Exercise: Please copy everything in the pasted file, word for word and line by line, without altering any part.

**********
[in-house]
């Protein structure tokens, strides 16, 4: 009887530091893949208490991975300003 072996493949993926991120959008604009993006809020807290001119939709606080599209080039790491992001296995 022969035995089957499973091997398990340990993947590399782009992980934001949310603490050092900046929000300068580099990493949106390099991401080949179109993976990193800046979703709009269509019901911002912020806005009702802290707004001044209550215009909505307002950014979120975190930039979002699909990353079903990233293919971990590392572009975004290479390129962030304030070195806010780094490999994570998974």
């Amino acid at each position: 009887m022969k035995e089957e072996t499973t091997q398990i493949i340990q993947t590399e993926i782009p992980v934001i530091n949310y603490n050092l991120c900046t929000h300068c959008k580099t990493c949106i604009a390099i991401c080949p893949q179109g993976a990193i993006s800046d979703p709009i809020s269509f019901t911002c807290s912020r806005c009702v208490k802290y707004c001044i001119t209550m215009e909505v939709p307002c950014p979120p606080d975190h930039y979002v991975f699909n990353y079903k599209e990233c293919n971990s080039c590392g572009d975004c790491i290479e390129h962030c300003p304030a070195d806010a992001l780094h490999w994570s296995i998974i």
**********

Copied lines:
[in-house]
């Protein structure tokens, strides 16, 4: 009887530091893949208490991975300003 072996493949993926991120959008604009993006809020807290001119939709606080599209080039790491992001296995 022969035995089957499973091997398990340990993947590399782009992980934001949310603490050092900046929000300068580099990493949106390099991401080949179109993976990193800046979703709009269509019901911002912020806005009702802290707004001044209550215009909505307002950014979120975190930039979002699909990353079903990233293919971990590392572009975004290479390129962030304030070195806010780094490999994570998974």
């Amino acid at each position: 009887m022969k035995e089957e072996t499973t091997q398990i493949i340990q993947t590399e993926i782009p992980v934001i530091n949310y603490n050092l991120c900046t929000h300068c959008k580099t990493c949106i604009a390099i991401c080949p893949q179109g993976a990193i993006s800046d979703p709009i809020s269509f019901t911002c807290s912020r806005c009702v208490k802290y707004c001044i001119t209550m215009e909505v939709p307002c950014p979120p606080d975190h930039y979002v991975f699909n990353y079903k599209e990233c293919n971990s080039c590392g572009d975004c790491i290479e390129h962030c300003p304030a070195d806010a992001l780094h490999w994570s296995i998974i």